Eleanor Rigby is one of the many lonely people living her life in a pretend world that she made for herself.  She is probably a widow that lost her husband in World War II and she goes into the church courtyard after a stranger’s wedding is over and she grabs the rice to throw, pretending she knows the couple, or perhaps thinking about when she got married.  When she goes home, she sits by the window and smiles out, either hoping to grab someone’s attention, but she does not quite know who is it for, or exactly where she belongs.  Father McKenzie is a preacher that probably enjoys writing his sermons, but his congregation is never thrilled about them, which is demonstrated by the lack of patrons, thus no one hears his words as no one comes near.  He wants to write a good sermon and he wants to look good, not go around with holes in his socks, but one begins to wonder why does he care so much.  Eleanor dies from something, maybe just old age.  The song says that she “died in the church”, but this is used in a figurative sense, as her faith was strong and now she would be with God.  Her name is written on the tombstone, but nobody showed up for her funeral except Father McKenzie.  The vicar probably got down on his knees to pray over her grave, so he got dirt on his hands which he had to wipe off.  Father McKenzie wrote one of his famous sermons for Eleanor, but since he was the only person there, he was not able to deliver it, so no one was saved.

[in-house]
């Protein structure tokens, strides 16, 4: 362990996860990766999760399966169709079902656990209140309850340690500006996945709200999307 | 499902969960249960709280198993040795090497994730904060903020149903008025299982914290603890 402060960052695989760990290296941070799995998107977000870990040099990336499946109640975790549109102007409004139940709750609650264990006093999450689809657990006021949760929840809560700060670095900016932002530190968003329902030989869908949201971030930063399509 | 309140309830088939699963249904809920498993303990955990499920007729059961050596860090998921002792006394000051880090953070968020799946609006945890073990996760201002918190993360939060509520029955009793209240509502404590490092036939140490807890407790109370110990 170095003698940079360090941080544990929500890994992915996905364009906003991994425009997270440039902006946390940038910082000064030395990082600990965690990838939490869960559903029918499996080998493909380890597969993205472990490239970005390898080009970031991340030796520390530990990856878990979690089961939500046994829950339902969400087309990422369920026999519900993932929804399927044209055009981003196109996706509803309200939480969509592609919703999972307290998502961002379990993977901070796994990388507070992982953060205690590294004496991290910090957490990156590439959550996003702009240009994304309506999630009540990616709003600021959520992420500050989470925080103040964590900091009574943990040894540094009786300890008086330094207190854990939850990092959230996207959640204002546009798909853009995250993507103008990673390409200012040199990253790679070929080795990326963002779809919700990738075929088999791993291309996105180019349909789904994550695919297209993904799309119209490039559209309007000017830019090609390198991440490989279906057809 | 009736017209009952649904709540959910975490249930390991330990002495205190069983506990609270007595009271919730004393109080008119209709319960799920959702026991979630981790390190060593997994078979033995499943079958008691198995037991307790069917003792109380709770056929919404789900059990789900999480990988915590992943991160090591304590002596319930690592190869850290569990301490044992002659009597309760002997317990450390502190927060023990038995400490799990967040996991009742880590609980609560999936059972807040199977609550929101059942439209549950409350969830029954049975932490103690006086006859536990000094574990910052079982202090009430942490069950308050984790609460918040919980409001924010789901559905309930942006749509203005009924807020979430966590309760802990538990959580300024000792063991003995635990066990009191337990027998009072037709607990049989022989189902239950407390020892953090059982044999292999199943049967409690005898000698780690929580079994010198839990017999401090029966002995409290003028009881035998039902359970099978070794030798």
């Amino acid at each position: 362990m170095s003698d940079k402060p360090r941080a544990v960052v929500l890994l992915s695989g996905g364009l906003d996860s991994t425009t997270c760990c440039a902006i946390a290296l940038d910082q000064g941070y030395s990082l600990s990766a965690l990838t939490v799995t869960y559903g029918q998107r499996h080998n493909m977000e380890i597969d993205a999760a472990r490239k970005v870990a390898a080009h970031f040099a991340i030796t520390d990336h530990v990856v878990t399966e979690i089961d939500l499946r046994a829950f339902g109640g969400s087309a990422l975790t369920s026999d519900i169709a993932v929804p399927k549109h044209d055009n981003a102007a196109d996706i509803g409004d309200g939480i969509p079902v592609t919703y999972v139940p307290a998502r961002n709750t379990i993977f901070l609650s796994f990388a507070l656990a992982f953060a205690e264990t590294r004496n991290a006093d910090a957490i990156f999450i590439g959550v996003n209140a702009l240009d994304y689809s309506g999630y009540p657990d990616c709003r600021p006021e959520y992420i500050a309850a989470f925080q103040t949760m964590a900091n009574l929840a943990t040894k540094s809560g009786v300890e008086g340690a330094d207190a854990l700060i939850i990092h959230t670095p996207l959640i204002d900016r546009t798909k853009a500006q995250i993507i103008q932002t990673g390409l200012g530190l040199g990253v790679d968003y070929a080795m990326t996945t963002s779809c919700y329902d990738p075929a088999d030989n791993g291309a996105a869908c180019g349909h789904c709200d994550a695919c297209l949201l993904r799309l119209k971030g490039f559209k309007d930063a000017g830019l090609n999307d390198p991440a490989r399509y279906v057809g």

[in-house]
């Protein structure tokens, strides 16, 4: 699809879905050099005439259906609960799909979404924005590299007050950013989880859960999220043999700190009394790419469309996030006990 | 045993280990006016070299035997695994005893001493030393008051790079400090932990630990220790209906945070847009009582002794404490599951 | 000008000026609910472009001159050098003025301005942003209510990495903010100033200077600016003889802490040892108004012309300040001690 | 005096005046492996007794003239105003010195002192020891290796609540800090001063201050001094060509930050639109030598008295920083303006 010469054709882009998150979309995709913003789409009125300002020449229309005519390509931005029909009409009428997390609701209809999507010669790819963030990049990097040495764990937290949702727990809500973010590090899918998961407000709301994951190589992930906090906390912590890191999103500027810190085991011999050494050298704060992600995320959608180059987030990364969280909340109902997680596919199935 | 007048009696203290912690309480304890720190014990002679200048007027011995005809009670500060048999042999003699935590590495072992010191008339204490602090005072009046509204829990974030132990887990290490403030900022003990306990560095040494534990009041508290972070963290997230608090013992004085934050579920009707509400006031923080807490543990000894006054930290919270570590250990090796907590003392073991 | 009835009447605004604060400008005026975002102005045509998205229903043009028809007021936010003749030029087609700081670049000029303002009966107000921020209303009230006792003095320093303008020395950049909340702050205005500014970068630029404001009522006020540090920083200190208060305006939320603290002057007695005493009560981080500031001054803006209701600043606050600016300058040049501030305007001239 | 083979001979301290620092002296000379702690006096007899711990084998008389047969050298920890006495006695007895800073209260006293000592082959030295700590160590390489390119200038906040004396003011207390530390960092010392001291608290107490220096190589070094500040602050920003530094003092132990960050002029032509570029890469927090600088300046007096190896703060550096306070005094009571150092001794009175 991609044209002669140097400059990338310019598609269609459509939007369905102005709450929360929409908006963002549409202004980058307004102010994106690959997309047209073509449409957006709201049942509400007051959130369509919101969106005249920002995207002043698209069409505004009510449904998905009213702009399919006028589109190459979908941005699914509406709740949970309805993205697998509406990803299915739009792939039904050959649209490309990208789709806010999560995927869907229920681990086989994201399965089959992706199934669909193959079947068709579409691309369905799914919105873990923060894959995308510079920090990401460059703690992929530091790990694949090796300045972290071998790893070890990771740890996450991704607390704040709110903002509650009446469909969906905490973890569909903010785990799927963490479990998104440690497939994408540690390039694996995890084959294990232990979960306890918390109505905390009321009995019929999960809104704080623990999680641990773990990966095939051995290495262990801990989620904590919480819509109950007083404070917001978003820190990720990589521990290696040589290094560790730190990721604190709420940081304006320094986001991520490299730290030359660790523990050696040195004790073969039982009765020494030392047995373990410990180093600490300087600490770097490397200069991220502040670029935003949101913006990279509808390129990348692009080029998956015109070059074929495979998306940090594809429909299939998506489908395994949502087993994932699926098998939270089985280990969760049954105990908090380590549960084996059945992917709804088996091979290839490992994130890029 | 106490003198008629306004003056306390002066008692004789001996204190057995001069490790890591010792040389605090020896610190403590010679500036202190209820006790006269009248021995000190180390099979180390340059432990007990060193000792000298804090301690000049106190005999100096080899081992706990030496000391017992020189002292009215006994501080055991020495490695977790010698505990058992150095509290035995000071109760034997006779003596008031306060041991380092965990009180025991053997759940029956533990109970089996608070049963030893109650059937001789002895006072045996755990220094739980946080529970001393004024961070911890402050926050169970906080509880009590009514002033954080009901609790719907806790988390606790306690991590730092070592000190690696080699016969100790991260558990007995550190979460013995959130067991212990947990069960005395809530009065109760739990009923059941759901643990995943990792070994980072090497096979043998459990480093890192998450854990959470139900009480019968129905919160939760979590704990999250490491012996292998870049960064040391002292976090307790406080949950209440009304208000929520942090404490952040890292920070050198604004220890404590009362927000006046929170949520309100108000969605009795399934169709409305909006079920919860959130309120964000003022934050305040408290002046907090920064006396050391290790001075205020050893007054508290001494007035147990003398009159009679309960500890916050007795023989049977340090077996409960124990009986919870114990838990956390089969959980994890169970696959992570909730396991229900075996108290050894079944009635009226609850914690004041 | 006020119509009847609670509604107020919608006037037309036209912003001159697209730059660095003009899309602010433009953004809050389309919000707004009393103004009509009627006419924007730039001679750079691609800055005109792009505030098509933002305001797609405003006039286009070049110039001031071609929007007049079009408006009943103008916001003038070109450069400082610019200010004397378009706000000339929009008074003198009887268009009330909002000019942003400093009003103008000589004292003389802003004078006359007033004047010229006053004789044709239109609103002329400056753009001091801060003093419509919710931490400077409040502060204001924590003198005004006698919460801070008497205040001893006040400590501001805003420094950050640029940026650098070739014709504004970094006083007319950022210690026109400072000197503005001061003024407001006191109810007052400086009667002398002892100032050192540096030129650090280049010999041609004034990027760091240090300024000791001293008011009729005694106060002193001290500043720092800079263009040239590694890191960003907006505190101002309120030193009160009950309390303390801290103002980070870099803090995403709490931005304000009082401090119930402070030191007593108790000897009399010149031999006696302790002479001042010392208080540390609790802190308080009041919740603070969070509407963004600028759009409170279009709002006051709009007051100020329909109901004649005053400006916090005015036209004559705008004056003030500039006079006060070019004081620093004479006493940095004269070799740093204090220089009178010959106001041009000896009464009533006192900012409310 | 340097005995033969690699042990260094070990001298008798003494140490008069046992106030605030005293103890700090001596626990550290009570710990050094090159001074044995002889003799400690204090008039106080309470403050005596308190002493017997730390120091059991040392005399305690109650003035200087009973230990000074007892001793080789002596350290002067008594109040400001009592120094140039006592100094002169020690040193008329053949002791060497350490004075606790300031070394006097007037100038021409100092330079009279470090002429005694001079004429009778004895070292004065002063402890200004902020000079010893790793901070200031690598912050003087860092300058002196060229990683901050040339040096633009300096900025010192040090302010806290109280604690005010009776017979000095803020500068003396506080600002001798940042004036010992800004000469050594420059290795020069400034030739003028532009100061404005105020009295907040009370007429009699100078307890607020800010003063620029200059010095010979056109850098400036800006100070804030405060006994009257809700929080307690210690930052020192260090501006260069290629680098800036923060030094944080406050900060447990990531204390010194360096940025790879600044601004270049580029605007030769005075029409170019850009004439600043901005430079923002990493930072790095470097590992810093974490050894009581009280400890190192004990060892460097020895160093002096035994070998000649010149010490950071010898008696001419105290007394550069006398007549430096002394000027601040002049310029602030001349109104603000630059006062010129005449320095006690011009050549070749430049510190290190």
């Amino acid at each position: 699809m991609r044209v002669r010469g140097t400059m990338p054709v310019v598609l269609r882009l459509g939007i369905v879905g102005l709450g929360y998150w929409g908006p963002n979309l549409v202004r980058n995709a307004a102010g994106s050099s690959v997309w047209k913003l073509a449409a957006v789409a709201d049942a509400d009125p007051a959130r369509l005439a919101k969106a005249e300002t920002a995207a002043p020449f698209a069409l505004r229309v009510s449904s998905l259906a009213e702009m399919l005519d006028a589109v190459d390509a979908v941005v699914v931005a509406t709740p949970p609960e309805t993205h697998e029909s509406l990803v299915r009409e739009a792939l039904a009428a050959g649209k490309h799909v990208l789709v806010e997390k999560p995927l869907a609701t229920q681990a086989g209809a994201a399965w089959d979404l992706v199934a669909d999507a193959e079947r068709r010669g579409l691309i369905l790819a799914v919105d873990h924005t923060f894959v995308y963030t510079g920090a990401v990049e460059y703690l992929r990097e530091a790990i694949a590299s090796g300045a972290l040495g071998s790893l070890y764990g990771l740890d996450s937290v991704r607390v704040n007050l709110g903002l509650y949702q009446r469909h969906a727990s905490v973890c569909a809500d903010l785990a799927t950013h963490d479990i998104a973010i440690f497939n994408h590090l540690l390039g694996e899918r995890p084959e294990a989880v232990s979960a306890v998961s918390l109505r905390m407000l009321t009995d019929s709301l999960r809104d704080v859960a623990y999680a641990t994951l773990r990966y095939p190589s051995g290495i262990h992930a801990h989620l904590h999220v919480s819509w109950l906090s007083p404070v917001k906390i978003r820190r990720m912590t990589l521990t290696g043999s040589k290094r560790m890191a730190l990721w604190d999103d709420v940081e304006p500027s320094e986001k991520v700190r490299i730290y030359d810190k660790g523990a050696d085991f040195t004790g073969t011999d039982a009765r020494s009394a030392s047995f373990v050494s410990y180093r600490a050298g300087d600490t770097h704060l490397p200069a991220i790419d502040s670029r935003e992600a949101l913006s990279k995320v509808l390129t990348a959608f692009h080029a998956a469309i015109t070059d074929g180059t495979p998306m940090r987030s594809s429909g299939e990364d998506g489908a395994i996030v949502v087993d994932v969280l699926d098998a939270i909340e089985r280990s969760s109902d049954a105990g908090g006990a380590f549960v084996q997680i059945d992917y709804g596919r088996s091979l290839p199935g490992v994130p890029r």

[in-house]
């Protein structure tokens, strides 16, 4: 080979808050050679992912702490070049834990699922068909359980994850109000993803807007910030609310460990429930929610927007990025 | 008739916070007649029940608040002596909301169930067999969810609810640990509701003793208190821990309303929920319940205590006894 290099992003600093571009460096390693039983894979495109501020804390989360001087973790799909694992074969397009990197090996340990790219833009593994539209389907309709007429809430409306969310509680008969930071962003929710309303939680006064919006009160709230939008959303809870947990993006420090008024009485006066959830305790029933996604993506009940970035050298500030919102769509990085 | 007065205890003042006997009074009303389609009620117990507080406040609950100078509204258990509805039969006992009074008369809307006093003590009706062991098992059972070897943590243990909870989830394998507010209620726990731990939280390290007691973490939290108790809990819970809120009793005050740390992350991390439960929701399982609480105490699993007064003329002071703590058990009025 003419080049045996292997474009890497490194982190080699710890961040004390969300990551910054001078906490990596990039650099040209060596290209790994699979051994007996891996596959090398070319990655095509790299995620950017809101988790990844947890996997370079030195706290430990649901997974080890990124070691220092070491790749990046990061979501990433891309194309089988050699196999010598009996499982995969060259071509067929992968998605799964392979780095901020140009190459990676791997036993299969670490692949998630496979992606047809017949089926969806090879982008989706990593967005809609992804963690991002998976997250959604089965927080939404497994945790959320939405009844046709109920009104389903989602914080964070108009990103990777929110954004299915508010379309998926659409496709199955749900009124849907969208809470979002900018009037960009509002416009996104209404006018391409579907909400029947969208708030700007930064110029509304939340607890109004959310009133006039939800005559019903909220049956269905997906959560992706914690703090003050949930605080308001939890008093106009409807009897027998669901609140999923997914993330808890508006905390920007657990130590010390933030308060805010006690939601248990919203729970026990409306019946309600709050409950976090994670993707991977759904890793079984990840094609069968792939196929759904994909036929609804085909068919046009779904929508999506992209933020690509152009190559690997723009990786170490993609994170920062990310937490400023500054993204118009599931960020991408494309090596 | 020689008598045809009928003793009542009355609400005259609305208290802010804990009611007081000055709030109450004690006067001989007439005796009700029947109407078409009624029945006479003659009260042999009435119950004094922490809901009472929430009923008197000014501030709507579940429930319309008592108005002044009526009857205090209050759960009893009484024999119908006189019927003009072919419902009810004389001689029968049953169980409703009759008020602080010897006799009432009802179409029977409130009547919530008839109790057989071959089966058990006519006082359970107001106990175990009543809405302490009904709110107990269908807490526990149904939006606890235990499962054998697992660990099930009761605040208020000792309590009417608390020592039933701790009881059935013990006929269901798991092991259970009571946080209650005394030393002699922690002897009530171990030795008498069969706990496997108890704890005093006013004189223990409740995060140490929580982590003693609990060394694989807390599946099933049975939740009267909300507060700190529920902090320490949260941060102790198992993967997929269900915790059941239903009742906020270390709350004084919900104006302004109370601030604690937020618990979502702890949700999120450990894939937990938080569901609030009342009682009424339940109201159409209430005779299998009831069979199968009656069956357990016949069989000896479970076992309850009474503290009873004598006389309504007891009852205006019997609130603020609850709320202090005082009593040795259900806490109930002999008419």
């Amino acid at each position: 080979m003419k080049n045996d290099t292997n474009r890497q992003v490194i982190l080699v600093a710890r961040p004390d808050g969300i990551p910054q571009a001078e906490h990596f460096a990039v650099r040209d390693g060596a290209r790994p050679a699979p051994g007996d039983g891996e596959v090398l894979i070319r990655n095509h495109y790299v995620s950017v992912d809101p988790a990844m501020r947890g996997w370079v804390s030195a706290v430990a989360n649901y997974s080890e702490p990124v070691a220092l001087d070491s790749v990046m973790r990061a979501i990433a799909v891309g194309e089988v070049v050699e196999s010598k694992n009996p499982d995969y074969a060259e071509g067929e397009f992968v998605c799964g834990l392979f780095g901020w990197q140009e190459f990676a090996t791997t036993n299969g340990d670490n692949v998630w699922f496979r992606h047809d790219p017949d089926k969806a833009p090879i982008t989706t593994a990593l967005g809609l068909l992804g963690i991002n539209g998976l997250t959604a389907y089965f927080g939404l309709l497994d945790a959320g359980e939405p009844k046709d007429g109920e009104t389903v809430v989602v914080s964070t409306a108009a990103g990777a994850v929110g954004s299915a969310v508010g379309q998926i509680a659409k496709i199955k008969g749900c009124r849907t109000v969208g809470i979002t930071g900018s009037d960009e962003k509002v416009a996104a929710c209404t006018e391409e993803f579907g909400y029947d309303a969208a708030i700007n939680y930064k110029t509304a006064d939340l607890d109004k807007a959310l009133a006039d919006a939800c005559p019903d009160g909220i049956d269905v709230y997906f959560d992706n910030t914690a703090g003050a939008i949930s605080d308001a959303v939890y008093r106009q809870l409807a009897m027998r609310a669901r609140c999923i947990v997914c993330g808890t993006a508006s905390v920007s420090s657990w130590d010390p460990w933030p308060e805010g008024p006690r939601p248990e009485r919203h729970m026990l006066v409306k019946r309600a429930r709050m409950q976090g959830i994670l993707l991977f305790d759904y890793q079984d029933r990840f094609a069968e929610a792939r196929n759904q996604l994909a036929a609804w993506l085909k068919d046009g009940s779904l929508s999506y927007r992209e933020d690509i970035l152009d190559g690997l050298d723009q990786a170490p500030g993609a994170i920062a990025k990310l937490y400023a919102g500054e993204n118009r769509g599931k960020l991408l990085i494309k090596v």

Ah look at all the lonely people
Ah look at all the lonely people

Eleanor Rigby, picks up the rice
In the church where a wedding has been
Lives in a dream
Waits at the window, wearing the face
That she keeps in a jar by the door
Who is it for

All the lonely people
Where do they all come from?
All the lonely people
Where do they all belong?

Father McKenzie, writing the words
Of a sermon that no one will hear
No one comes near
Look at him working, darning his socks